Gov. John Carney, Delaware Education Secretary Susan Bunting and education advocates announced Jan. 15 a three-year, $60 million Opportunity Funding initiative to target resources toward Delaware’s disadvantaged students.
This program, for the first time in Delaware, will provide weighted funding for low-income and English learner students in schools across Delaware. Every Delaware school district will receive a per-pupil appropriation for each English learner and low-income student they educate. In the next three years, the Delaware Department of Education will work with district and school leaders, community representatives, parents and educators to evaluate how districts are using the funding and to measure the progress of these students.
“Delaware is one of only a handful of states that does not target additional resources for low-income and English learner students — students who we know need additional resources to reach their fullest potential. This Opportunity Funding initiative will change that,” said Carney. “Despite the efforts of committed educators and school leaders, many of these students are not getting the education they deserve. If we expect all Delaware children to have access to a world-class education, this is an issue that we can’t afford to ignore. Every child, regardless of their background, can learn and deserves every opportunity to succeed.”
The program initially will be funded with a mix of ongoing and one-time funding in Carney’s fiscal 2020 budget proposal. The $20 million annually could be used by districts to fund additional reading and math specialists, counselors, trauma-informed training, after-school programming and smaller class sizes, among other potential uses. District spending plans must be approved by the Department of Education, and spending authorized under the initiative must directly benefit low-income and English learner students.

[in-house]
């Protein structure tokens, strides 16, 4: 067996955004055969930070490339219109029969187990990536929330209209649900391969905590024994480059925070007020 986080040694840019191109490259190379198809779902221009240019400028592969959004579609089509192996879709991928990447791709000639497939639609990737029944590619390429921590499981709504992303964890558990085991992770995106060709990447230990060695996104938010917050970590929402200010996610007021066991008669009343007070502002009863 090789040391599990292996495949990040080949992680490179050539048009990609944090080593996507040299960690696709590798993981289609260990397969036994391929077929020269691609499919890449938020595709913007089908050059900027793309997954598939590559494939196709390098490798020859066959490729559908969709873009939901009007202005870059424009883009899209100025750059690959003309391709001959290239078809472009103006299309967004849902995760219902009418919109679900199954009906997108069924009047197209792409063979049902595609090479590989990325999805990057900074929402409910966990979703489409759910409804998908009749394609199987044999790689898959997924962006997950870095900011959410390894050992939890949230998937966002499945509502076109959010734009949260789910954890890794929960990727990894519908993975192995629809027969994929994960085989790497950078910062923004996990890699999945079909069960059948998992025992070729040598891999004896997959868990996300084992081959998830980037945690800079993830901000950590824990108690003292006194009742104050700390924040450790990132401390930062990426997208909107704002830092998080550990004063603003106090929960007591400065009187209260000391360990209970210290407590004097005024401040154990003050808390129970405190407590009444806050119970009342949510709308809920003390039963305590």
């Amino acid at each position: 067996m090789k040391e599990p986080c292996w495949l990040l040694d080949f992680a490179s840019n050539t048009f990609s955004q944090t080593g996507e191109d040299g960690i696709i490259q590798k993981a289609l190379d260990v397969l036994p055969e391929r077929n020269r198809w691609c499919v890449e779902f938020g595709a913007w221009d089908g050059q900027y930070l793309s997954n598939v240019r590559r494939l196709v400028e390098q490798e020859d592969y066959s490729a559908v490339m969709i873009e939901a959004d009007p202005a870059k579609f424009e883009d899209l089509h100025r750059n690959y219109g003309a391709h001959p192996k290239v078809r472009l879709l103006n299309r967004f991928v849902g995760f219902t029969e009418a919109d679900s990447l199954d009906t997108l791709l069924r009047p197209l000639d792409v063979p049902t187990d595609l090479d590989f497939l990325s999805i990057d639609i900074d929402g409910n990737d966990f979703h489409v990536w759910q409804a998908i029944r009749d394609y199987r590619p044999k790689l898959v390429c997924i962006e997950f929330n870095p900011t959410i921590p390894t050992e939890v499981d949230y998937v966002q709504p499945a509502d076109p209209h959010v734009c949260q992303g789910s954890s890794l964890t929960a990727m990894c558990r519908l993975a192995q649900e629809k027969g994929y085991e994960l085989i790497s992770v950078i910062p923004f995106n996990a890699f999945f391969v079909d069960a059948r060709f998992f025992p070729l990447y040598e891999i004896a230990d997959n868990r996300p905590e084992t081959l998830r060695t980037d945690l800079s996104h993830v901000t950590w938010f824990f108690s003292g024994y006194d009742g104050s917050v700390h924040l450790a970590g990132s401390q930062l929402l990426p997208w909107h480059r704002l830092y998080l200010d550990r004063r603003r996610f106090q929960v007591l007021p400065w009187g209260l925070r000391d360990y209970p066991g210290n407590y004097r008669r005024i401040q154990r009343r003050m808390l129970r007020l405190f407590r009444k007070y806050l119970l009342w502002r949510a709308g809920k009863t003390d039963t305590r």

The Department of Education will work with an independent entity to evaluate results under the new initiative, and a separate commission of community leaders, parents and educators will help evaluate the program’s success and spotlight best practices to achieve results for these students.
“As a former superintendent, I can tell you how valued this extra funding will be by our schools. Our English learners and our students from low-income families need more support,” said Bunting. “We long have been one of only a handful of states that doesn’t give additional funding for these students. Thank you to Gov. Carney for making sure that changes today.”